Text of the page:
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FilmsAsia: Asian film reviews
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   City Sharks  



 

City Sharks

Reviewed by Lau Chee Nien

Director: Esan Sivalingam
Writing Credits: Esan Sivalingam
Cast: Sheikh Haikel, Nicholas Lee, Hans Isaac
Genre: Romantic Comedy
Country: Singapore
Language: English
Release Year: 2003
Runtime: 90 min
Rating: **½ (out of four stars)

THE PLOT: Three friends who grew up together in an orphanage pose as loan sharks and go on a road trip to Malaysia to collect debts.

RAMBLINGS: I enjoyed this comedy and found it entertaining. I think that there are bits that will really make people burst out laughing. At the same time, those who are less kind to local films will find much to criticize about. Film structure wise, the plot is thin, the pacing not consistent enough and several scenes are not fleshed out well.

It is about three friends who bond as they go about to get money to save their orphanage. While it was good that the film shows the trio as they manage their first successful escapade as con loan sharks, all the rest of their efforts are shown in montages. A scene at an old folks home is shallow and hardly memorable. Other aspects of the plot include the two bonafide loan sharks who are on their tail and a robber who steals their money along the way.

The plot is generic and offers nothing new. Regular filmgoers will recognize some tired old cliches and see the truth coming from a mile away, such as the result of a scuffle over the collected money toward the end. While a mass appeal comedy does not require a complex plot structure, a meticulous cause-and-effect connect-the-dots approach to exploit comic potential to its fullest would have made this a stronger film.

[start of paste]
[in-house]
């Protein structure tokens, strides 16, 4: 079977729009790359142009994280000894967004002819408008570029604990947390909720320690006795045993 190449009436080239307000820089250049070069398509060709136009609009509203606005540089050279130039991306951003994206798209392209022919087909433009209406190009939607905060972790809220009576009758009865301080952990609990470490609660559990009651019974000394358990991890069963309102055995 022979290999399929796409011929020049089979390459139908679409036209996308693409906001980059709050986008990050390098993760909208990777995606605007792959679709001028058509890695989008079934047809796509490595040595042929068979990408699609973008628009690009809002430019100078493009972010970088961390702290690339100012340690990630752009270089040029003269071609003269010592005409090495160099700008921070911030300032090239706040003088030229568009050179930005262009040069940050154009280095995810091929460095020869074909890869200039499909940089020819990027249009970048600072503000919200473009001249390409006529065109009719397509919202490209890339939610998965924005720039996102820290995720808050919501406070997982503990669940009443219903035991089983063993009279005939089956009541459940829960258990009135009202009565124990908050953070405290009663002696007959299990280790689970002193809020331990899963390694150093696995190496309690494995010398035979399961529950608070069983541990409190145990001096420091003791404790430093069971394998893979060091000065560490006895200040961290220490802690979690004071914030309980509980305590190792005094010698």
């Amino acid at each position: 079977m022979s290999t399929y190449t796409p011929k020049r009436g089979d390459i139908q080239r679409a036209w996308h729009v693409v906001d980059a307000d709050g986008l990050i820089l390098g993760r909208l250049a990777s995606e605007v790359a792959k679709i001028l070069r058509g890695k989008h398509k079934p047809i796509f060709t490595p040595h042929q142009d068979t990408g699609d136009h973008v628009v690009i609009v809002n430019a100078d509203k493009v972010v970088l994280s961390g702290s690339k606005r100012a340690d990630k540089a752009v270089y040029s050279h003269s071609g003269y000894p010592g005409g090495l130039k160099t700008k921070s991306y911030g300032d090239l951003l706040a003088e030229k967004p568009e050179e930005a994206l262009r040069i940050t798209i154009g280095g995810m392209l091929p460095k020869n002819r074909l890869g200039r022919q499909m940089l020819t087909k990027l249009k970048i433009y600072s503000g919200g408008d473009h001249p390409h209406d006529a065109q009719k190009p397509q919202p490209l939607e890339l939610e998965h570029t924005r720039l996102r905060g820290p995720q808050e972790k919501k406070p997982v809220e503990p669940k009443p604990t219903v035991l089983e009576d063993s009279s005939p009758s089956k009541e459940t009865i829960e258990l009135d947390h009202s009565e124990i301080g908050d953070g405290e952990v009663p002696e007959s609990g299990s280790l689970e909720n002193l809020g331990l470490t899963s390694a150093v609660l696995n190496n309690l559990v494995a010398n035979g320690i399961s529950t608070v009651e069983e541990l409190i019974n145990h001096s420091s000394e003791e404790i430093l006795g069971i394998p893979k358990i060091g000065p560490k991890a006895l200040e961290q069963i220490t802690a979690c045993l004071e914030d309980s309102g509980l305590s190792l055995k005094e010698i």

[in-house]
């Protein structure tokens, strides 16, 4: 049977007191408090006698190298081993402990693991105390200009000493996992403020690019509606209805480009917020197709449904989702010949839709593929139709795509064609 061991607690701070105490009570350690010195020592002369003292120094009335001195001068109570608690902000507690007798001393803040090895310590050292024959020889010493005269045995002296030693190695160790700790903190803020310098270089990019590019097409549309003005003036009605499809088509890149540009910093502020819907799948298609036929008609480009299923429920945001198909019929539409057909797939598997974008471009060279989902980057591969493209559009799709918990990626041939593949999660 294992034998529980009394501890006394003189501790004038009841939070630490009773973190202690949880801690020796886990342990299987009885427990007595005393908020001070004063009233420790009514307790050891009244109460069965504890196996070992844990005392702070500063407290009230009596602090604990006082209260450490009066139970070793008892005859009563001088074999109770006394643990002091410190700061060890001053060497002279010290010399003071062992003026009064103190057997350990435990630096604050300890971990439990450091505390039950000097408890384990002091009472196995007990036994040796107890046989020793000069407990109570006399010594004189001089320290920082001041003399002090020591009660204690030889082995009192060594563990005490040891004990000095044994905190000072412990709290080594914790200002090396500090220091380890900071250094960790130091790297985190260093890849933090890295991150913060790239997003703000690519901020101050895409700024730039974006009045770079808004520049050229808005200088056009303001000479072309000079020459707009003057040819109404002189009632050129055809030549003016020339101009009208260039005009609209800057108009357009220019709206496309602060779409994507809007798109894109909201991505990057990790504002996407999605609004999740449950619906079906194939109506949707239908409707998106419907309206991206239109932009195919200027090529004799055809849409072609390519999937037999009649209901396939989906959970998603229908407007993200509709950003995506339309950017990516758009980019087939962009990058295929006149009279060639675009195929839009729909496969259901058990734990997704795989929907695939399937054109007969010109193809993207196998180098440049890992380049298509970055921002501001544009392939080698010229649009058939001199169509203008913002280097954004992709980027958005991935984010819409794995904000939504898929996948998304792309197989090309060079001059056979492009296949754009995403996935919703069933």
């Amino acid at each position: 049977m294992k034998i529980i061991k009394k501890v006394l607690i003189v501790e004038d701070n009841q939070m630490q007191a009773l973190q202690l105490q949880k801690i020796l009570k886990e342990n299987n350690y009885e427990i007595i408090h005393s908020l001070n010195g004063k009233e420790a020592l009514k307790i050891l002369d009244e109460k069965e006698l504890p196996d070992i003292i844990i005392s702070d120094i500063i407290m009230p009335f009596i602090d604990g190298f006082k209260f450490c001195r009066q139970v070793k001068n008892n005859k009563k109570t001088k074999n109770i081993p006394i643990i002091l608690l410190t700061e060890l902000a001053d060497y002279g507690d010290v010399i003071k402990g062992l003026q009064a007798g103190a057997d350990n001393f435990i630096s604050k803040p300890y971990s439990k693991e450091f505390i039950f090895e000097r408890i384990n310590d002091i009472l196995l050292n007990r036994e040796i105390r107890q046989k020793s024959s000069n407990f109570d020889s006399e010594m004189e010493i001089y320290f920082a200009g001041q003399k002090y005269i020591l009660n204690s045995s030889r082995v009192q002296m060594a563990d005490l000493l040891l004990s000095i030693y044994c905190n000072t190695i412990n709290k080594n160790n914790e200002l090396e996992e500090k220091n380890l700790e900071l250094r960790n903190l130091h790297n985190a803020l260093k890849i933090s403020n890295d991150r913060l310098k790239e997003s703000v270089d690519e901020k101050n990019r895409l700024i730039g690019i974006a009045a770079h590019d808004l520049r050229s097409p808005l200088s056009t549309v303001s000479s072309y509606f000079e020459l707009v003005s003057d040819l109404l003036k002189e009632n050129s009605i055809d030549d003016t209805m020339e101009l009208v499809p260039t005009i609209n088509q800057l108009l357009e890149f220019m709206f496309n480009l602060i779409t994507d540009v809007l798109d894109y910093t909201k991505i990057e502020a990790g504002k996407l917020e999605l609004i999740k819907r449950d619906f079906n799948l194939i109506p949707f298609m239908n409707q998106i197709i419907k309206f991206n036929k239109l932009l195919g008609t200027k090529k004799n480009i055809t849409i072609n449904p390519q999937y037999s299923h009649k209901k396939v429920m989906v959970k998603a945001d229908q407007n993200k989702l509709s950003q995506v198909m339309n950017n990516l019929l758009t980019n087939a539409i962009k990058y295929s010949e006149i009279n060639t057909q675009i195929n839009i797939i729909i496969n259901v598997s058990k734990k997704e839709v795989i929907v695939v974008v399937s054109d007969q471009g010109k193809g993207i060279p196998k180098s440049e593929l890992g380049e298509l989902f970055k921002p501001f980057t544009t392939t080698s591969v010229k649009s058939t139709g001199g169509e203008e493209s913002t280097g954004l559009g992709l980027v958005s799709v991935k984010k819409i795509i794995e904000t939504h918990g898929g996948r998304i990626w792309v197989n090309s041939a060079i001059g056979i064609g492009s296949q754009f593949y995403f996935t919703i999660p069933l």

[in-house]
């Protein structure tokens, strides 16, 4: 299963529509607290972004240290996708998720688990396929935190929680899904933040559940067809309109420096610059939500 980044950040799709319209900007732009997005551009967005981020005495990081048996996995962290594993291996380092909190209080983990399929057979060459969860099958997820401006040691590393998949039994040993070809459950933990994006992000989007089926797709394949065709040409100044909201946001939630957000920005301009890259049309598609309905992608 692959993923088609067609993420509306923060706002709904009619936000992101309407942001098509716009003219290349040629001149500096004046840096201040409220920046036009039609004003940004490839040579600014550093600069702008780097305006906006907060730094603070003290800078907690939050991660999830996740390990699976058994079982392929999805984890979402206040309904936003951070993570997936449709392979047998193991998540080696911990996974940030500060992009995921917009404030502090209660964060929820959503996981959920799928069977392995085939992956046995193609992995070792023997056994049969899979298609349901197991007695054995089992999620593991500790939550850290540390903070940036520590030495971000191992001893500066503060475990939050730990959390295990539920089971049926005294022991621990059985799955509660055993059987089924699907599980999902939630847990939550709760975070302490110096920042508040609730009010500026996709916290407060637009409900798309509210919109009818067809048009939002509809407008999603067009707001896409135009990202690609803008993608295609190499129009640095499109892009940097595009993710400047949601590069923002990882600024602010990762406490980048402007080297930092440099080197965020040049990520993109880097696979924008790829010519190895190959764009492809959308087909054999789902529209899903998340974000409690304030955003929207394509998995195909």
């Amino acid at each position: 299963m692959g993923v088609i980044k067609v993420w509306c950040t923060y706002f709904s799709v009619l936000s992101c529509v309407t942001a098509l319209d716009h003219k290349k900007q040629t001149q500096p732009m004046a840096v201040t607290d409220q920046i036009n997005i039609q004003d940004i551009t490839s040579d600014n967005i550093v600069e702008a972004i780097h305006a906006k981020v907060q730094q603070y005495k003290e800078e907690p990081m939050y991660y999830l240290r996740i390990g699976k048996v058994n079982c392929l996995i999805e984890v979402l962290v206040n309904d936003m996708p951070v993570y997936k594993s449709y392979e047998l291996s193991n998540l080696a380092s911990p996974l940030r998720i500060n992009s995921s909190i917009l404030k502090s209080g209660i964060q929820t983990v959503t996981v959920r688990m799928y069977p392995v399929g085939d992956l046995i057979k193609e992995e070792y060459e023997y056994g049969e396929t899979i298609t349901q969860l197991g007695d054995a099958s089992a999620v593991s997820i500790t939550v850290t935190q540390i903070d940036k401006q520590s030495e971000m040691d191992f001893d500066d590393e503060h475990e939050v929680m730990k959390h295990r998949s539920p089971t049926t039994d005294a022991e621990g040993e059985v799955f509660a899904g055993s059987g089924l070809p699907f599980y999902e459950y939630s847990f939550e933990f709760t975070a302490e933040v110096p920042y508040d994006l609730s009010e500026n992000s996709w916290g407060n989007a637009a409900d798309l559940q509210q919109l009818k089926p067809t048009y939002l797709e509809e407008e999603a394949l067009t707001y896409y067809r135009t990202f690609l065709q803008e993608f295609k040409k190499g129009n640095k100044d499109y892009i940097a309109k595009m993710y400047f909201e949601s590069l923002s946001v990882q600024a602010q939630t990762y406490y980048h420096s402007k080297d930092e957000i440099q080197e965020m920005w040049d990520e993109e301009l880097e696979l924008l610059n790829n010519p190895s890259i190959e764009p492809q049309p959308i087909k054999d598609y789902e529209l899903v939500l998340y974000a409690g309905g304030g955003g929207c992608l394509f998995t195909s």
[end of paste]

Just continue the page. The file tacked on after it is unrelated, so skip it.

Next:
There are also certain films that lack a filmic quality and this is one of those. In general, the cinematography fails because it draws too much attention to its flaws. There is use of shadows in the lighting and switching focus between backgrounds and foreground elements. But the execution of the camera work and framing just doesn't inspire. It is functional and better than some of the earlier local efforts, but it falls short of the strong professional standards that a mainstream audience is used to. To be fair, the lack of any art direction also contributed to the lack of any interesting visuals to look at.

Comedy is the strong suit of this film, but the efforts at drama, perhaps to lend some weight to the character just fail miserably. The dramatic aspect is outstandingly weak and feels terribly out of place. And while the tiny undeveloped aspect of romance does not feel out of place, it is hardly memorable either. However, the cast helps to make this an entertaining film to watch. Sheikh Haikel and Hans Isaac display great comic chemistry with each other, and Haikel is just a delight to watch. Many of the supporting cast also bring strong comic energy to the film, such as the actors who play the Malaysian hairdresser and the cowardly gangster boyfriend of a trouble making female singer. Lim Kay Tong also brings the right mix of comic and drama to his role as the head of the orphanage. Even Keagan Kang turns in a strong comic performance in this film. But I do wonder if the character played by Nicholas Lee might have been fleshed out better if an actor with stronger comic sensibilities was given the role. The character was also bogged down by a dramatic facet which did not mesh well with the comic tone of the film.

As a first film, this was a decent effort at entertainment and boasts some strong comic moments, even if the storytelling and visuals need to be better. At least this film does not try to be like any of the other Singapore films that have been made in the last few years.